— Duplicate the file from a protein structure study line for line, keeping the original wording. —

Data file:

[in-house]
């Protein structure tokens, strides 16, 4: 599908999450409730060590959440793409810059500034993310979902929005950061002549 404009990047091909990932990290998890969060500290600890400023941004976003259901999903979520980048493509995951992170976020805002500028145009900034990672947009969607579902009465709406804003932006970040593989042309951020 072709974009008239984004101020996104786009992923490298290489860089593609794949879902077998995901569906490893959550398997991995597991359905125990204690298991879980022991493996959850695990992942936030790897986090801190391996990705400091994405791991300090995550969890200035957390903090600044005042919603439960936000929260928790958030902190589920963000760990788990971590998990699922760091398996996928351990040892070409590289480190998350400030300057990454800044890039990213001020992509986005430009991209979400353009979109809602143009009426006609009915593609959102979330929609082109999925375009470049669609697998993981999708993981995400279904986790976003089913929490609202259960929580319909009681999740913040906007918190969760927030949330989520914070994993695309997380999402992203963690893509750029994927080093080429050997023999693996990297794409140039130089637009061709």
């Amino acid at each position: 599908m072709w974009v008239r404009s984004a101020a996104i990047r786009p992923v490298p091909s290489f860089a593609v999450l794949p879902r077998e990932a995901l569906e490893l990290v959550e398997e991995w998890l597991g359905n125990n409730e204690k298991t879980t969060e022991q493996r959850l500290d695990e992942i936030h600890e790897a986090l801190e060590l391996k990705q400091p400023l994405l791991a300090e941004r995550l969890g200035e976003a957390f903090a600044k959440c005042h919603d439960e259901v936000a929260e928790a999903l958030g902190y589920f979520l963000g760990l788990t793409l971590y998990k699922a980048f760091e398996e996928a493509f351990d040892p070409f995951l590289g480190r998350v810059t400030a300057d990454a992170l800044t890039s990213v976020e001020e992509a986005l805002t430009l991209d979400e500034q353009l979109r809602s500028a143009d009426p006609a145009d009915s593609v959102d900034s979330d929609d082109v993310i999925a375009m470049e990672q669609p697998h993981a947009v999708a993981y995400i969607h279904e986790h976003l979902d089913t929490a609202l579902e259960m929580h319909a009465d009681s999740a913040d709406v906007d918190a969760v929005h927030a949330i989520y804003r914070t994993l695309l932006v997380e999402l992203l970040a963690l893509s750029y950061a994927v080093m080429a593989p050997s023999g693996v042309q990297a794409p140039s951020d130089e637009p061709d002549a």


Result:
[in-house]
């Protein structure tokens, strides 16, 4: 599908999450409730060590959440793409810059500034993310979902929005950061002549 404009990047091909990932990290998890969060500290600890400023941004976003259901999903979520980048493509995951992170976020805002500028145009900034990672947009969607579902009465709406804003932006970040593989042309951020 072709974009008239984004101020996104786009992923490298290489860089593609794949879902077998995901569906490893959550398997991995597991359905125990204690298991879980022991493996959850695990992942936030790897986090801190391996990705400091994405791991300090995550969890200035957390903090600044005042919603439960936000929260928790958030902190589920963000760990788990971590998990699922760091398996996928351990040892070409590289480190998350400030300057990454800044890039990213001020992509986005430009991209979400353009979109809602143009009426006609009915593609959102979330929609082109999925375009470049669609697998993981999708993981995400279904986790976003089913929490609202259960929580319909009681999740913040906007918190969760927030949330989520914070994993695309997380999402992203963690893509750029994927080093080429050997023999693996990297794409140039130089637009061709």
């Amino acid at each position: 599908m072709w974009v008239r404009s984004a101020a996104i990047r786009p992923v490298p091909s290489f860089a593609v999450l794949p879902r077998e990932a995901l569906e490893l990290v959550e398997e991995w998890l597991g359905n125990n409730e204690k298991t879980t969060e022991q493996r959850l500290d695990e992942i936030h600890e790897a986090l801190e060590l391996k990705q400091p400023l994405l791991a300090e941004r995550l969890g200035e976003a957390f903090a600044k959440c005042h919603d439960e259901v936000a929260e928790a999903l958030g902190y589920f979520l963000g760990l788990t793409l971590y998990k699922a980048f760091e398996e996928a493509f351990d040892p070409f995951l590289g480190r998350v810059t400030a300057d990454a992170l800044t890039s990213v976020e001020e992509a986005l805002t430009l991209d979400e500034q353009l979109r809602s500028a143009d009426p006609a145009d009915s593609v959102d900034s979330d929609d082109v993310i999925a375009m470049e990672q669609p697998h993981a947009v999708a993981y995400i969607h279904e986790h976003l979902d089913t929490a609202l579902e259960m929580h319909a009465d009681s999740a913040d709406v906007d918190a969760v929005h927030a949330i989520y804003r914070t994993l695309l932006v997380e999402l992203l970040a963690l893509s750029y950061a994927v080093m080429a593989p050997s023999g693996v042309q990297a794409p140039s951020d130089e637009p061709d002549a």